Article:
Loving the Stranger
Parshat Naso continues the discussion of community, stating rules for living together and learning to develop trust among people. One of verses describes what to do if someone commits a crime against God. The verse begins, "When a man or a woman..." Interestingly, the Midrash focuses on just the words "man or a
woman" and uses these words to explain how one deals with a "man or a woman" who converts to Judaism.
5 And YHWH spoke to Moses saying,
6 Speak unto the children of Israel: When a man or woman shall commit any sin that men commit, to commit a trespass against the Lord...
Here is how Midrash Rabba interpreted the verse:
Midrash Rabba 8:2
A man or a woman, etc. This bears on the scriptural text, "YHWH loves the righteous; YHWH preserves the stranger" (Psalms 146:8-9).... The Holy One Blessed Be God greatly loves converts (can also be translated as "strangers"). To what may this be compared? To a king who had a flock which used to go out to the field and come in at evening. So it was each day. Once a stag came in with the flock. He associated with the goats and grazed with them. When the flock came in to the fold he came in with them; when they went out to graze he went out with them. The king was told: "A certain stag has joined the flock and is grazing with them every day. He goes out with them and comes in with them." The king felt affection for him. When he went out into the field the king gave orders: "Let him have good pasture, such as he likes; no man shall beat him; be careful with him!" When he came in with the flock also the king would tell them, "Give him to drink"; and he loved him very much. The servants said to him: 'Sovereign! You possess so many he-goats, you possess so many lambs, you possess so many kids, and you never caution us about them; yet you give us instructions every day about this stag!" Said the king to them: "The flock have no choice; whether they want or not, it is their nature to graze in the field all day and to come in at evening to sleep in the fold. The stags, however, sleep in the wilderness. It is not in their nature to come into places inhabited by man. Shall we then not account it as a merit to this one which has left behind the whole of the broad, vast wilderness, the abode of all the beasts, and has come to stay in the courtyard?" In like manner, ought we not to be grateful to the convert who has left behind him his family and his father's house, ayee, has left behind his people and all the other peoples of the world, and has chosen to come to us? Accordingly, God has provided him with special protection, for God exhorted Israel that they shall be very careful in relation to the converts so as not to do them harm: and so indeed it says, "Love ye therefore the convert" (Deut. 10:19). And "You shall not oppress a stranger" (Exodus 23:9 and Lev. 19:33).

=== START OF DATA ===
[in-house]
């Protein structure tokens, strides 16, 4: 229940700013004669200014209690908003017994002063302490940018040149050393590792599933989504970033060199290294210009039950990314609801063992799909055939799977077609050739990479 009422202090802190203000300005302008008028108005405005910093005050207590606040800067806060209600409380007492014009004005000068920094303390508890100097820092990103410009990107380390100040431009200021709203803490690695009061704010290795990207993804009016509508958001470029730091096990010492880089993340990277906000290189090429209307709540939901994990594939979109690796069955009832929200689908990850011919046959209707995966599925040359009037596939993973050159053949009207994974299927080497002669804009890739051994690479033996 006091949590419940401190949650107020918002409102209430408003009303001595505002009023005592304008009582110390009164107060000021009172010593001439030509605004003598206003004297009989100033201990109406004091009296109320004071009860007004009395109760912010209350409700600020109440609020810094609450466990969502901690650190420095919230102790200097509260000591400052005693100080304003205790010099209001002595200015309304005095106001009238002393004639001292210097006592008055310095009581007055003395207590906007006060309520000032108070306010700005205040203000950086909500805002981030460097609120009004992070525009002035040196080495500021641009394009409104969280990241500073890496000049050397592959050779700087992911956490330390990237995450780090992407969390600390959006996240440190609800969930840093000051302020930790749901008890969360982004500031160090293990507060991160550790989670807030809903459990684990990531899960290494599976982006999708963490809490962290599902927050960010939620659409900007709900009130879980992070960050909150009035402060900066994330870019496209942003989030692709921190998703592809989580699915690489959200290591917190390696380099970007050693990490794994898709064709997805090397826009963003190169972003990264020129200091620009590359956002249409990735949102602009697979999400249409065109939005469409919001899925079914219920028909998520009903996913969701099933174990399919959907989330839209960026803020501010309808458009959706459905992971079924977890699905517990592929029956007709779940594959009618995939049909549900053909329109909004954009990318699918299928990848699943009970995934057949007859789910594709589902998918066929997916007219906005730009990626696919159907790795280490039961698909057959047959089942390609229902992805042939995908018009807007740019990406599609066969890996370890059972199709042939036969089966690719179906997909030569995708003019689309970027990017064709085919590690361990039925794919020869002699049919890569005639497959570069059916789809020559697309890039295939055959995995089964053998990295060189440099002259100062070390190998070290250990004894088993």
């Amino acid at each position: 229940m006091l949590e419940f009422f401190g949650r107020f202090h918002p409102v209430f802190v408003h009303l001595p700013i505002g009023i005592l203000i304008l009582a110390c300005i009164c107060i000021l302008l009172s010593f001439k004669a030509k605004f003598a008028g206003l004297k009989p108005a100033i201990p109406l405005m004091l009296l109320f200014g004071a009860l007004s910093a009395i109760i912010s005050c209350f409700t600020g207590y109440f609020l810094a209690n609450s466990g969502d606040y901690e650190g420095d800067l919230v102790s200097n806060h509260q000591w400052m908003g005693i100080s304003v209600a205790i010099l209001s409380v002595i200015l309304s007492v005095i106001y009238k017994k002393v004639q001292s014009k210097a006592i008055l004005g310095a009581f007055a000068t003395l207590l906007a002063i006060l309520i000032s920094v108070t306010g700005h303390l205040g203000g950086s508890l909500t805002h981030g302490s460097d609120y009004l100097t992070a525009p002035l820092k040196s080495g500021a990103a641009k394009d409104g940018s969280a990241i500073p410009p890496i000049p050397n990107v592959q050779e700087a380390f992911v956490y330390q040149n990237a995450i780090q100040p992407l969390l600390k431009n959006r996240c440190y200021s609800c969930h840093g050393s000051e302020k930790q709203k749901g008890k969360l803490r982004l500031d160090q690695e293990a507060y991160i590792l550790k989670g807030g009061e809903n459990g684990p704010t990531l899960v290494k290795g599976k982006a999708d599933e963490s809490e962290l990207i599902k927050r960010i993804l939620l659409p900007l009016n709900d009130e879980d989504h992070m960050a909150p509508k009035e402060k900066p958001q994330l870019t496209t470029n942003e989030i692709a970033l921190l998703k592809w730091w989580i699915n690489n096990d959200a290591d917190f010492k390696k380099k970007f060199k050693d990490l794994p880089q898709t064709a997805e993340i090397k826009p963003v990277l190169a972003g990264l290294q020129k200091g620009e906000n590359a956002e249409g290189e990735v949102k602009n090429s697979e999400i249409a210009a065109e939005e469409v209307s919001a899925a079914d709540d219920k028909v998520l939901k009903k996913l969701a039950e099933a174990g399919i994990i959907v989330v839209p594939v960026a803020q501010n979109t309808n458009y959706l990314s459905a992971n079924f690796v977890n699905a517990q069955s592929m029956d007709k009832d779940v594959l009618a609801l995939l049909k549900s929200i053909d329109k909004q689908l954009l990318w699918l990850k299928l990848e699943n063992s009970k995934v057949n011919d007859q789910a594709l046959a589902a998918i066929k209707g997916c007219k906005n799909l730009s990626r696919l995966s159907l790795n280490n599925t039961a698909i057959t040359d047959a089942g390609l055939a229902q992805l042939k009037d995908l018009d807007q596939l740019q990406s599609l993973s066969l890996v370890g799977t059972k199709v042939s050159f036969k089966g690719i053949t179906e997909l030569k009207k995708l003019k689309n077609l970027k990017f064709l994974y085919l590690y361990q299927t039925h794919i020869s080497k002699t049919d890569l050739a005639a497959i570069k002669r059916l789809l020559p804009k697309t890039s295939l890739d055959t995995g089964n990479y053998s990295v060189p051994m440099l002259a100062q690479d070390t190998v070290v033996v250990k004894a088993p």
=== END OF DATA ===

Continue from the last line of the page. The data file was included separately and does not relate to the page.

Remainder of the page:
Your Midrash Rabba Navigator
1. Why does the king take special care of the stag among goats?
2. Do you agree with the king's reasoning that the rest of the flock (i.e. the Jews) have no choice about their situation, and that the stag (i.e. the convert) has made a choice?
3. Is it necessary for a convert to leave all else behind him in order to come to Judaism? How does one then relate to his family of origin?
4. Is it the case today that the Jewish people take special care of those who convert to Judaism?
In every community there are those who feel very comfortable and are very much a part of the group. Also in every community are those who come alone, without family, seeking to find comfort and joy in the synagogue, the community, the people. Often it feels much easier for us to stay comfortably among the friends we already know. It takes courage and generosity to reach out to the stranger, the newcomer to our groups, our synagogues, and our people. And yet the act of kindness toward a stranger is a value we hold strongly in the Jewish tradition. Only in our own efforts of kindness can we fulfill God's promise to providespecial protection to the stranger in our fields.
Prepared by Rabbi Andrea Lerner, Midwest Director of Hillel's Joseph Meyerhoff Center for Jewish Learning, University of Wisconsin, Madison.